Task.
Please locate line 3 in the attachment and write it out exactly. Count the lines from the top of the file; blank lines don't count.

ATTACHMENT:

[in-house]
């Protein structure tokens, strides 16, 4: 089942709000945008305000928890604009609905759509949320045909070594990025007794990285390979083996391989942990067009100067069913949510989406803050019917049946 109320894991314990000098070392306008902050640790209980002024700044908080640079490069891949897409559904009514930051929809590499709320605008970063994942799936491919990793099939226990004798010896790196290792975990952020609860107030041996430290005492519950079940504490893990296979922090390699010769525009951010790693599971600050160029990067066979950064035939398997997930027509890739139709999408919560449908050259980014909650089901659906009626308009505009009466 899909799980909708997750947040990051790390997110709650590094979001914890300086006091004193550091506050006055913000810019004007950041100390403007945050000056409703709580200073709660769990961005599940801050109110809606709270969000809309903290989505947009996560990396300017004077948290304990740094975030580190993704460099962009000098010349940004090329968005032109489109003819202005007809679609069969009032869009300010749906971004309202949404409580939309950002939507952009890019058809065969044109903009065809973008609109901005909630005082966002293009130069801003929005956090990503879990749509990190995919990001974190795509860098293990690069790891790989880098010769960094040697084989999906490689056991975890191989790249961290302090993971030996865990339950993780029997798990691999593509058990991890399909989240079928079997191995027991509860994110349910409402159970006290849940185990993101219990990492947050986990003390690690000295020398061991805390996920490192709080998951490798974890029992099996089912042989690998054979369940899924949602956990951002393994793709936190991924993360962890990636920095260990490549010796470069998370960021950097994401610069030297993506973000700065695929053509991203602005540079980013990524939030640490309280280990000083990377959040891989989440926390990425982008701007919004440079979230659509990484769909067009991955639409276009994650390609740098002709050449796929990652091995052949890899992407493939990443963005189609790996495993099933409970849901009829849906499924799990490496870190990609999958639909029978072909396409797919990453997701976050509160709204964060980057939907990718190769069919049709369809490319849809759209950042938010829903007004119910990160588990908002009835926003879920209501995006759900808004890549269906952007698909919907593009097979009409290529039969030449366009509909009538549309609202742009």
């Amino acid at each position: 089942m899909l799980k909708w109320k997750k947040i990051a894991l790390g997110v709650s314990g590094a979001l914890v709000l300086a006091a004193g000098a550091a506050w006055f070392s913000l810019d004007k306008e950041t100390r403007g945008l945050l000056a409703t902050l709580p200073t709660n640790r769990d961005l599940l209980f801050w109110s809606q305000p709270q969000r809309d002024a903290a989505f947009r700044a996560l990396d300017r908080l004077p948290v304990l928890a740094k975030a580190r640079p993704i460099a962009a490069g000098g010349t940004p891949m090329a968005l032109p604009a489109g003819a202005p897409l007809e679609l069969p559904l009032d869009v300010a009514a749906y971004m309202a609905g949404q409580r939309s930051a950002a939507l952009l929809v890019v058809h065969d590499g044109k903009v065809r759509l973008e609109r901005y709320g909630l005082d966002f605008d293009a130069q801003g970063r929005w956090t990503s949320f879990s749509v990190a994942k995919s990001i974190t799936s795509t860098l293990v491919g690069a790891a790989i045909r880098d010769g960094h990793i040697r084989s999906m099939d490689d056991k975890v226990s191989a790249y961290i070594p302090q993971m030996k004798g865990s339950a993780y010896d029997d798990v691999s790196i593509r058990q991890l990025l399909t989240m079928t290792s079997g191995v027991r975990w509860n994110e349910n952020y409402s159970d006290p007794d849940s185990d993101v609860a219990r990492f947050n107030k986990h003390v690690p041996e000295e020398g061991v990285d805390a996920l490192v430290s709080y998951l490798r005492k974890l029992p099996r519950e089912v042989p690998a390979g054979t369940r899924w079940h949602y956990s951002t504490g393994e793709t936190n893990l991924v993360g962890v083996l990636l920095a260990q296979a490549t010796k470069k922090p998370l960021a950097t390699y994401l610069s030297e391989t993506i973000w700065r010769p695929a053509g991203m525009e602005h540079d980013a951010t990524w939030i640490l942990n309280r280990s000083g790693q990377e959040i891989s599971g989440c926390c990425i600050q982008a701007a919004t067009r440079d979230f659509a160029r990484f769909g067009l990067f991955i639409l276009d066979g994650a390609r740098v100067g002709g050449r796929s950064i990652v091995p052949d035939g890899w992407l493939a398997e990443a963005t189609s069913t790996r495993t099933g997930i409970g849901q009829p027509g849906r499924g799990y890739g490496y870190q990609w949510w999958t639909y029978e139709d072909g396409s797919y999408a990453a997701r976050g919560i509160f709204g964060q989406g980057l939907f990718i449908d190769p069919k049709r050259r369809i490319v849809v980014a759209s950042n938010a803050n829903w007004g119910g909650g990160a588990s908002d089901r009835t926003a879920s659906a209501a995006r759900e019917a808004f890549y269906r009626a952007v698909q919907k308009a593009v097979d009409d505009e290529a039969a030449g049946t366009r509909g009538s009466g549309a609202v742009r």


């Amino acid at each position: 089942m899909l799980k909708w109320k997750k947040i990051a894991l790390g997110v709650s314990g590094a979001l914890v709000l300086a006091a004193g000098a550091a506050w006055f070392s913000l810019d004007k306008e950041t100390r403007g945008l945050l000056a409703t902050l709580p200073t709660n640790r769990d961005l599940l209980f801050w109110s809606q305000p709270q969000r809309d002024a903290a989505f947009r700044a996560l990396d300017r908080l004077p948290v304990l928890a740094k975030a580190r640079p993704i460099a962009a490069g000098g010349t940004p891949m090329a968005l032109p604009a489109g003819a202005p897409l007809e679609l069969p559904l009032d869009v300010a009514a749906y971004m309202a609905g949404q409580r939309s930051a950002a939507l952009l929809v890019v058809h065969d590499g044109k903009v065809r759509l973008e609109r901005y709320g909630l005082d966002f605008d293009a130069q801003g970063r929005w956090t990503s949320f879990s749509v990190a994942k995919s990001i974190t799936s795509t860098l293990v491919g690069a790891a790989i045909r880098d010769g960094h990793i040697r084989s999906m099939d490689d056991k975890v226990s191989a790249y961290i070594p302090q993971m030996k004798g865990s339950a993780y010896d029997d798990v691999s790196i593509r058990q991890l990025l399909t989240m079928t290792s079997g191995v027991r975990w509860n994110e349910n952020y409402s159970d006290p007794d849940s185990d993101v609860a219990r990492f947050n107030k986990h003390v690690p041996e000295e020398g061991v990285d805390a996920l490192v430290s709080y998951l490798r005492k974890l029992p099996r519950e089912v042989p690998a390979g054979t369940r899924w079940h949602y956990s951002t504490g393994e793709t936190n893990l991924v993360g962890v083996l990636l920095a260990q296979a490549t010796k470069k922090p998370l960021a950097t390699y994401l610069s030297e391989t993506i973000w700065r010769p695929a053509g991203m525009e602005h540079d980013a951010t990524w939030i640490l942990n309280r280990s000083g790693q990377e959040i891989s599971g989440c926390c990425i600050q982008a701007a919004t067009r440079d979230f659509a160029r990484f769909g067009l990067f991955i639409l276009d066979g994650a390609r740098v100067g002709g050449r796929s950064i990652v091995p052949d035939g890899w992407l493939a398997e990443a963005t189609s069913t790996r495993t099933g997930i409970g849901q009829p027509g849906r499924g799990y890739g490496y870190q990609w949510w999958t639909y029978e139709d072909g396409s797919y999408a990453a997701r976050g919560i509160f709204g964060q989406g980057l939907f990718i449908d190769p069919k049709r050259r369809i490319v849809v980014a759209s950042n938010a803050n829903w007004g119910g909650g990160a588990s908002d089901r009835t926003a879920s659906a209501a995006r759900e019917a808004f890549y269906r009626a952007v698909q919907k308009a593009v097979d009409d505009e290529a039969a030449g049946t366009r509909g009538s009466g549309a609202v742009r």